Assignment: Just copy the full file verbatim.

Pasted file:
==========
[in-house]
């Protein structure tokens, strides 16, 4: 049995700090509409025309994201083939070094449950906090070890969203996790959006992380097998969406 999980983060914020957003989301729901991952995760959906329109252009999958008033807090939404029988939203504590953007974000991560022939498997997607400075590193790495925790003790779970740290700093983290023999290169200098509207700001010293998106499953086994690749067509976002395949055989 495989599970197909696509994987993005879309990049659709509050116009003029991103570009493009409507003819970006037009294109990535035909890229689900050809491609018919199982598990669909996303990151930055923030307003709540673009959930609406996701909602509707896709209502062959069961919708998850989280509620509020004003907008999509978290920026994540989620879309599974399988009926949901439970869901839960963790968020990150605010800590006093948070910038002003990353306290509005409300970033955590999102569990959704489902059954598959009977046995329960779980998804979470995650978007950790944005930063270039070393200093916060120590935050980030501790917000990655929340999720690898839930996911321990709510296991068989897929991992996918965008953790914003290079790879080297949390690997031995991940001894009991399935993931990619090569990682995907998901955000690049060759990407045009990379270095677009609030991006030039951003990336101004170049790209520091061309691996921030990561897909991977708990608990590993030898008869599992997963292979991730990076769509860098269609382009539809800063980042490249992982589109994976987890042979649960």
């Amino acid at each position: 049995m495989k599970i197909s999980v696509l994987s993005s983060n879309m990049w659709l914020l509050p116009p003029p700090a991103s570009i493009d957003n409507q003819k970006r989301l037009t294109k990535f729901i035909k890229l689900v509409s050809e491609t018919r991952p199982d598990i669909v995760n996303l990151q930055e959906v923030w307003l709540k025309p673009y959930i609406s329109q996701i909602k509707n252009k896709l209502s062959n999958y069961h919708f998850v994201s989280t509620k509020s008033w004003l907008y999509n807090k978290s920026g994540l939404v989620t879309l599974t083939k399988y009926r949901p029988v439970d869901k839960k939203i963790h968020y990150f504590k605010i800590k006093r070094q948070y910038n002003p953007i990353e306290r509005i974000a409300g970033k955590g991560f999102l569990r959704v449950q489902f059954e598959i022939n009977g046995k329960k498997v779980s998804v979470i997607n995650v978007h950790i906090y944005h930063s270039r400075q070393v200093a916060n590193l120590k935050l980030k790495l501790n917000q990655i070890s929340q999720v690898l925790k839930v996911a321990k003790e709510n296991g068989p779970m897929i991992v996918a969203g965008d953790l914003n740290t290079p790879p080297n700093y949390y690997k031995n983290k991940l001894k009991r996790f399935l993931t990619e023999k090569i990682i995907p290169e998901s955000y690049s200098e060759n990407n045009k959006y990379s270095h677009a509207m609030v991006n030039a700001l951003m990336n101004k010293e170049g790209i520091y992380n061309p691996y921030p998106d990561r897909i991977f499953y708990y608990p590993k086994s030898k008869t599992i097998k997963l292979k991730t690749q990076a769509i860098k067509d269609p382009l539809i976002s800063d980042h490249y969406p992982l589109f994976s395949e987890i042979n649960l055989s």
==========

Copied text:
[in-house]
């Protein structure tokens, strides 16, 4: 049995700090509409025309994201083939070094449950906090070890969203996790959006992380097998969406 999980983060914020957003989301729901991952995760959906329109252009999958008033807090939404029988939203504590953007974000991560022939498997997607400075590193790495925790003790779970740290700093983290023999290169200098509207700001010293998106499953086994690749067509976002395949055989 495989599970197909696509994987993005879309990049659709509050116009003029991103570009493009409507003819970006037009294109990535035909890229689900050809491609018919199982598990669909996303990151930055923030307003709540673009959930609406996701909602509707896709209502062959069961919708998850989280509620509020004003907008999509978290920026994540989620879309599974399988009926949901439970869901839960963790968020990150605010800590006093948070910038002003990353306290509005409300970033955590999102569990959704489902059954598959009977046995329960779980998804979470995650978007950790944005930063270039070393200093916060120590935050980030501790917000990655929340999720690898839930996911321990709510296991068989897929991992996918965008953790914003290079790879080297949390690997031995991940001894009991399935993931990619090569990682995907998901955000690049060759990407045009990379270095677009609030991006030039951003990336101004170049790209520091061309691996921030990561897909991977708990608990590993030898008869599992997963292979991730990076769509860098269609382009539809800063980042490249992982589109994976987890042979649960």
């Amino acid at each position: 049995m495989k599970i197909s999980v696509l994987s993005s983060n879309m990049w659709l914020l509050p116009p003029p700090a991103s570009i493009d957003n409507q003819k970006r989301l037009t294109k990535f729901i035909k890229l689900v509409s050809e491609t018919r991952p199982d598990i669909v995760n996303l990151q930055e959906v923030w307003l709540k025309p673009y959930i609406s329109q996701i909602k509707n252009k896709l209502s062959n999958y069961h919708f998850v994201s989280t509620k509020s008033w004003l907008y999509n807090k978290s920026g994540l939404v989620t879309l599974t083939k399988y009926r949901p029988v439970d869901k839960k939203i963790h968020y990150f504590k605010i800590k006093r070094q948070y910038n002003p953007i990353e306290r509005i974000a409300g970033k955590g991560f999102l569990r959704v449950q489902f059954e598959i022939n009977g046995k329960k498997v779980s998804v979470i997607n995650v978007h950790i906090y944005h930063s270039r400075q070393v200093a916060n590193l120590k935050l980030k790495l501790n917000q990655i070890s929340q999720v690898l925790k839930v996911a321990k003790e709510n296991g068989p779970m897929i991992v996918a969203g965008d953790l914003n740290t290079p790879p080297n700093y949390y690997k031995n983290k991940l001894k009991r996790f399935l993931t990619e023999k090569i990682i995907p290169e998901s955000y690049s200098e060759n990407n045009k959006y990379s270095h677009a509207m609030v991006n030039a700001l951003m990336n101004k010293e170049g790209i520091y992380n061309p691996y921030p998106d990561r897909i991977f499953y708990y608990p590993k086994s030898k008869t599992i097998k997963l292979k991730t690749q990076a769509i860098k067509d269609p382009l539809i976002s800063d980042h490249y969406p992982l589109f994976s395949e987890i042979n649960l055989s």